A Polish study published in 2021 examined food neophobia. It highlighted one of the biggest hurdles facing wider adoption of low-sodium snacks: how the taste factor “may limit the importance of health in food choice.” Food manufacturers everywhere will attest that consumers will generally stick with less-healthy salty tastes they love, rather than choosing healthier options that have traditionally been perceived as bland and bitterly flavored.
The study confirmed that food neophobes are reluctant to try new products, which includes the “healthy” alternative versions of foods they already know. Older people with an elevated level of neophobia showed even less interest in trying new recipes. One aspect of the study did offer some optimism for food manufacturers looking to include neophobic consumers.
How one neophobic trait may increase their chances of trying lower-sodium snacks
The Polish findings challenge the Finnish study by highlighting how neophobes tend to eat more healthily in general. They avoid sweets, favor fruits and vegetables, and rarely consume convenience foods, which also makes them more likely to avoid processed foods.
Lower-level neophobes chose cheaper, healthier foods despite a loss of taste. This willingness to sacrifice flavor diminished as the level of neophobia increased, but this does show that even those averse to trying new things are ready to prioritize healthier options. The same study isolated further factors contributing to food neophobia:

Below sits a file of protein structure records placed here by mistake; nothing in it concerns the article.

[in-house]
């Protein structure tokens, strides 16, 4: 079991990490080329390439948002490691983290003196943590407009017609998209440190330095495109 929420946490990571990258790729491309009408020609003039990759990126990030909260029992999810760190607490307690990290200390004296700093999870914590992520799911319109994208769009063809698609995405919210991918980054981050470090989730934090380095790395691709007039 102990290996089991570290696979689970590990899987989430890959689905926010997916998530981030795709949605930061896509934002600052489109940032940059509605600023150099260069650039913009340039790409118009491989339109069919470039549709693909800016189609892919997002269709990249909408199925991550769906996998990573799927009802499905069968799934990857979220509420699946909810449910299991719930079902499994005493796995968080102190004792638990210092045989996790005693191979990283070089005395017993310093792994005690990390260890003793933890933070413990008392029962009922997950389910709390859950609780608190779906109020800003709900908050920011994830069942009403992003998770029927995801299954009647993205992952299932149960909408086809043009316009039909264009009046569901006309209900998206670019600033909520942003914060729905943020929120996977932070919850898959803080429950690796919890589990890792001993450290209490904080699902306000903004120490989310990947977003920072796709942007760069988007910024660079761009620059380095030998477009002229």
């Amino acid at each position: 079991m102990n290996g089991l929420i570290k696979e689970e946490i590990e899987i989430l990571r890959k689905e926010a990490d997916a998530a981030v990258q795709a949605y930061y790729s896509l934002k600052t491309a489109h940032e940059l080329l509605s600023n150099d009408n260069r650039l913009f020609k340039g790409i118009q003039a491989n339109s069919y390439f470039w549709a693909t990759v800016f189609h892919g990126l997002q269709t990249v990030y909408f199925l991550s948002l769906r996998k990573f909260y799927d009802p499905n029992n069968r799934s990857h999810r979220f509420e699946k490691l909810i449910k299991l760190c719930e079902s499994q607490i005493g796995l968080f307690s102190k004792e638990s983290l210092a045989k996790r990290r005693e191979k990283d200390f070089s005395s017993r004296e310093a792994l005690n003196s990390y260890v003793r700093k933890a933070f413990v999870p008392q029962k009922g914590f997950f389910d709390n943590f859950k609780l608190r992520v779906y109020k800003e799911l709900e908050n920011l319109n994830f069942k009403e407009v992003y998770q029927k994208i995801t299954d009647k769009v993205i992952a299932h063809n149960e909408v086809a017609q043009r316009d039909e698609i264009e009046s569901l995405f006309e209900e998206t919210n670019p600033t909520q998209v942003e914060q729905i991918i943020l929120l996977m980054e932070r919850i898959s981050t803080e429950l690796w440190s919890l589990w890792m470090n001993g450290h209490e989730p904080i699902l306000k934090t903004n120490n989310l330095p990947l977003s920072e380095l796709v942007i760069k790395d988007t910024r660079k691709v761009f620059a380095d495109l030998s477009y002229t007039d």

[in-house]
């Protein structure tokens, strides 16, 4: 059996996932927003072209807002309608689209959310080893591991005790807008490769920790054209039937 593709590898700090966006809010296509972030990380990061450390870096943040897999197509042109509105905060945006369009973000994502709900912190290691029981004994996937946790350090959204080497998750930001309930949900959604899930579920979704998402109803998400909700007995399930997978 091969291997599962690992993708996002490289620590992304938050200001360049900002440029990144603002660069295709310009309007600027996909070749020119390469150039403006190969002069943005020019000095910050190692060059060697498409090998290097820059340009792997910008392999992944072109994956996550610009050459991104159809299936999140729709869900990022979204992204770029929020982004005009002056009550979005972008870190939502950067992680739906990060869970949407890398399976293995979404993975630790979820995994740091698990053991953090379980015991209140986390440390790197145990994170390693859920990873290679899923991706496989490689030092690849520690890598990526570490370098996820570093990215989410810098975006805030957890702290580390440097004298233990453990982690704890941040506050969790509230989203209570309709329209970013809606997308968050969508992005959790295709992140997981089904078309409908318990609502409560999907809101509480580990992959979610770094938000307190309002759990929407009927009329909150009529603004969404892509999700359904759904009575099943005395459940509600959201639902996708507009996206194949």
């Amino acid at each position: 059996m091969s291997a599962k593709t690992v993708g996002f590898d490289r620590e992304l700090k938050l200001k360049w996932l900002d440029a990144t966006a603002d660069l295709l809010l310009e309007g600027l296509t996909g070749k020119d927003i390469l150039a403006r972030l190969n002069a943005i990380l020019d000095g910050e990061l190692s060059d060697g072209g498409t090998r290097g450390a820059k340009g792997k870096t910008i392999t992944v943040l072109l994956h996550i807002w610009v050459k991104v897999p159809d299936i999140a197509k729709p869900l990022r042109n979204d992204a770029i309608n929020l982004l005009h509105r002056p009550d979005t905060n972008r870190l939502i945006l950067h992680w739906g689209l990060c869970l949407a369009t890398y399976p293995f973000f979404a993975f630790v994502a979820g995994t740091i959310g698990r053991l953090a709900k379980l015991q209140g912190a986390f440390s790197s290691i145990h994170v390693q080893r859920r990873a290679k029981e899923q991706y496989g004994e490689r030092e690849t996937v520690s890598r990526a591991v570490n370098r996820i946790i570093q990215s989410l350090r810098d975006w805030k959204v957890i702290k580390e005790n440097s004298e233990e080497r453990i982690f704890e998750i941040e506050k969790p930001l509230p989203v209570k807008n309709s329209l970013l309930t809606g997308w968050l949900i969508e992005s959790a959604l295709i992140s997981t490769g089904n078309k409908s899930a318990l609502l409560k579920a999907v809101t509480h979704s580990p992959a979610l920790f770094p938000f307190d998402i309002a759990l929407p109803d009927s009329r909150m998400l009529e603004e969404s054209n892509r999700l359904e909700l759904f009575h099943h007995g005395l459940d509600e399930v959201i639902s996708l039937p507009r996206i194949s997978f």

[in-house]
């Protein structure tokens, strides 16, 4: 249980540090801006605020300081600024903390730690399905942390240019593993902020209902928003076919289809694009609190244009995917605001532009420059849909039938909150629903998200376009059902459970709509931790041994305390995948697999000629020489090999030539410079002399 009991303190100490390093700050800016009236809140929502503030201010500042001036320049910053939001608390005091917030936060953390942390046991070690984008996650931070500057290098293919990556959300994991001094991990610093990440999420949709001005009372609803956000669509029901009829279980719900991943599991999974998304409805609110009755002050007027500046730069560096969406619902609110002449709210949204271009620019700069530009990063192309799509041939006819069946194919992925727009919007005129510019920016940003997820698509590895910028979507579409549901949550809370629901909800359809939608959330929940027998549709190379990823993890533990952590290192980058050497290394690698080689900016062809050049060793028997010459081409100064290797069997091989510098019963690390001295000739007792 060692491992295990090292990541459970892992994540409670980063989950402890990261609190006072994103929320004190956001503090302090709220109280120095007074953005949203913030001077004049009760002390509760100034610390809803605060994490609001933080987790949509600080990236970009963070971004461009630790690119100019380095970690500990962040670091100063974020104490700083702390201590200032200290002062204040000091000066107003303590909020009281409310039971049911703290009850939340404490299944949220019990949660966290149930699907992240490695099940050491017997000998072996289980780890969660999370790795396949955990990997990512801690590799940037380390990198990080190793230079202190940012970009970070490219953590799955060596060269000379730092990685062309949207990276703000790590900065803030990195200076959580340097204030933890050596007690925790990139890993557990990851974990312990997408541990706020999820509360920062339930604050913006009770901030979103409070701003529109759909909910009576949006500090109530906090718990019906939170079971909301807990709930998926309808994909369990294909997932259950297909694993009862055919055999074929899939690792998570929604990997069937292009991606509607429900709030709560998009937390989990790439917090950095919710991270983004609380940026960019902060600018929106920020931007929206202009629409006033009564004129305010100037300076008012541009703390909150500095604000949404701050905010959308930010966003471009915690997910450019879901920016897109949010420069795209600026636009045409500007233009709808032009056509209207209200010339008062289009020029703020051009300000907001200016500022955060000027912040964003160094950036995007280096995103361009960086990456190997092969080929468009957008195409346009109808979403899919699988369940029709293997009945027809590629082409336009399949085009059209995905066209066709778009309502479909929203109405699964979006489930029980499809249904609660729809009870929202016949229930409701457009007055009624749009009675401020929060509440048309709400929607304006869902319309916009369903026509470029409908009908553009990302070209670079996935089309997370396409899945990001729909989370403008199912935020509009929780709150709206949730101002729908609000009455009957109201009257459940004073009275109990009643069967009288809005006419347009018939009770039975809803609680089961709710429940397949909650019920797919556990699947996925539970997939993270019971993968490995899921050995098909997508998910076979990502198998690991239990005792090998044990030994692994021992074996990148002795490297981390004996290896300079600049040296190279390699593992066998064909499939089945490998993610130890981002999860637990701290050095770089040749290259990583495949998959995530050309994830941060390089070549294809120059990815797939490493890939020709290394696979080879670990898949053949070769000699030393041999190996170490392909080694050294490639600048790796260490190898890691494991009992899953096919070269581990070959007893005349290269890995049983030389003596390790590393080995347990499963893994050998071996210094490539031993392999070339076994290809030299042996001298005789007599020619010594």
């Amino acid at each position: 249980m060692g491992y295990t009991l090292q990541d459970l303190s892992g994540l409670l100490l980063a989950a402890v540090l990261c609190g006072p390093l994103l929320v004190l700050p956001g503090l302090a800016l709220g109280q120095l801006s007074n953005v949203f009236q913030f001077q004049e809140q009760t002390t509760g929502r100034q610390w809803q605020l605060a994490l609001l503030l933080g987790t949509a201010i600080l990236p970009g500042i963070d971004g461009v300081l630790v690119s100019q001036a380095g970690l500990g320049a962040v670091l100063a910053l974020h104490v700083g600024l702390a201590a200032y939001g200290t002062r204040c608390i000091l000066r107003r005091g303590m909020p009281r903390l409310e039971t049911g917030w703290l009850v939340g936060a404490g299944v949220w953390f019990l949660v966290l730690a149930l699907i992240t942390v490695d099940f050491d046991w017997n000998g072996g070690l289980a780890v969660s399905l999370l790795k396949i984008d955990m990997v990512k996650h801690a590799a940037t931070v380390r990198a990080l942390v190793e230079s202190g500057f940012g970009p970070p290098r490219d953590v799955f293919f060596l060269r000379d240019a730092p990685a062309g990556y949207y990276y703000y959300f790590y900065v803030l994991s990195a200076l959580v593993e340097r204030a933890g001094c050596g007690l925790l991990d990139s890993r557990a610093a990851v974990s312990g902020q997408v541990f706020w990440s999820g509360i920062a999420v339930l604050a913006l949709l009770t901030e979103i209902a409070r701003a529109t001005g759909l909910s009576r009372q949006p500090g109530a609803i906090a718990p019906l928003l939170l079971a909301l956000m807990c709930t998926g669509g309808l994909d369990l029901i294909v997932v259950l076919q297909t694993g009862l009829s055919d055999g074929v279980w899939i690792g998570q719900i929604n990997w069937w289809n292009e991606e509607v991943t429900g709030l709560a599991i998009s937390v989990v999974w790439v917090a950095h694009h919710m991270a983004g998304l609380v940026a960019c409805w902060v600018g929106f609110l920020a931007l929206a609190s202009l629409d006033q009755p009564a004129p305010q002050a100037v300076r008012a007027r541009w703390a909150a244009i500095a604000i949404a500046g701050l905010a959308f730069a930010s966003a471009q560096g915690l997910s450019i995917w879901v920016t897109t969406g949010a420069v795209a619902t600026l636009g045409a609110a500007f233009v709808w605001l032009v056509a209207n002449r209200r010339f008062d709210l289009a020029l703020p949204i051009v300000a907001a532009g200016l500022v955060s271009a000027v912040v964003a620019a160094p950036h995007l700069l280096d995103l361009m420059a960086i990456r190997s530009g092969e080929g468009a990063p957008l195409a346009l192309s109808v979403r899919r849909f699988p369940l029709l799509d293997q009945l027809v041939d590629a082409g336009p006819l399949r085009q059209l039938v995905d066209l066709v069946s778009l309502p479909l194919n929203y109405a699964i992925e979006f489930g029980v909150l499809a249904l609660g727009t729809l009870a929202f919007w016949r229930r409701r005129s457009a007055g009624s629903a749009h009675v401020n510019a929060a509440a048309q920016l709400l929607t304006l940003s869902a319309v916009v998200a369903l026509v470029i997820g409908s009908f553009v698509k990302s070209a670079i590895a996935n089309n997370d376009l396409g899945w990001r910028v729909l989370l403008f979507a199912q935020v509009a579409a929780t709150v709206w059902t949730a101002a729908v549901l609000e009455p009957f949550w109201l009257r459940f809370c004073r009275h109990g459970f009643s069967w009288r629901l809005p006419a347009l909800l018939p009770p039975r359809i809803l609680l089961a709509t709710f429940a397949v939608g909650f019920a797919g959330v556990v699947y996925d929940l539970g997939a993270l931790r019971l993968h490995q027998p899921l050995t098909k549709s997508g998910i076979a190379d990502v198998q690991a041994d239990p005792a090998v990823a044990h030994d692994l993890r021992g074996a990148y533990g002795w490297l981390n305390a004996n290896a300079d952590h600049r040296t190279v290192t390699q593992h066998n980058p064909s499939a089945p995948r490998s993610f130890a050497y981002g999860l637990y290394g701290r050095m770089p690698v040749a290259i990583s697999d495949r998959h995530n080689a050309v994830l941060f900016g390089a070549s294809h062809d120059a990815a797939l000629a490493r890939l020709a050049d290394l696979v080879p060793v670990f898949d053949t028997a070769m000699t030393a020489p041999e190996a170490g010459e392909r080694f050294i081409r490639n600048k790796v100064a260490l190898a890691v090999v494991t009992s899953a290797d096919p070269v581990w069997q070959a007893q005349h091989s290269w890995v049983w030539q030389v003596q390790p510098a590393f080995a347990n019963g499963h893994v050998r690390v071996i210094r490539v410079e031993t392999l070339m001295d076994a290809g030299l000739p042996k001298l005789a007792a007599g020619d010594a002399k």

- Concerns over the potential harmful consequences of tasting unfamiliar things or foods associated with negative health effects
- Existing sensory preferences (meaning that neophobes don’t want tastes they don’t recognize and favor)
- A need for more knowledge about the origin and nature of new flavors
Food manufacturers must find a way to avoid alienating consumers who are reluctant or opposed to trying new dietary options for themselves or their families. The best way to help neophobes try lower-sodium snacks is to give them products that taste as good as the saltier options they already know and enjoy.
MicroSalt® may help consumers overcome neophobia
Manufacturers can take strides toward accommodating food neophobia by adding MicroSalt® to their production process. MicroSalt® is all natural, so it won’t trigger consumer fears about its origin. It also doesn’t cause any unpleasant or harmful consequences, like the bitter metallic aftertaste and other health issues associated with traditional salt alternatives like MSG (monosodium glutamate) and potassium chloride.
MicroSalt® offers individuals the chance to enjoy healthier snacks without leaving their comfort zone while also presenting parents/guardians with a powerful means of promoting positive dietary habits in minors. They can watch grown-ups try something new that has less sodium and is tasty — an example that may help reduce childhood neophobia and prevent it from carrying into adulthood.
Snack producers who care about neophobia can have a manufacturing approach to be proud of. Not only will those consumers who actively seek out the lower-sodium options have something to try, but those who actively avoid such behavior also will be able to take a painless step toward lower-sodium snacks. You can contact us via our message page or call 1-877-825-0655 to learn more about the MicroSalt® mission.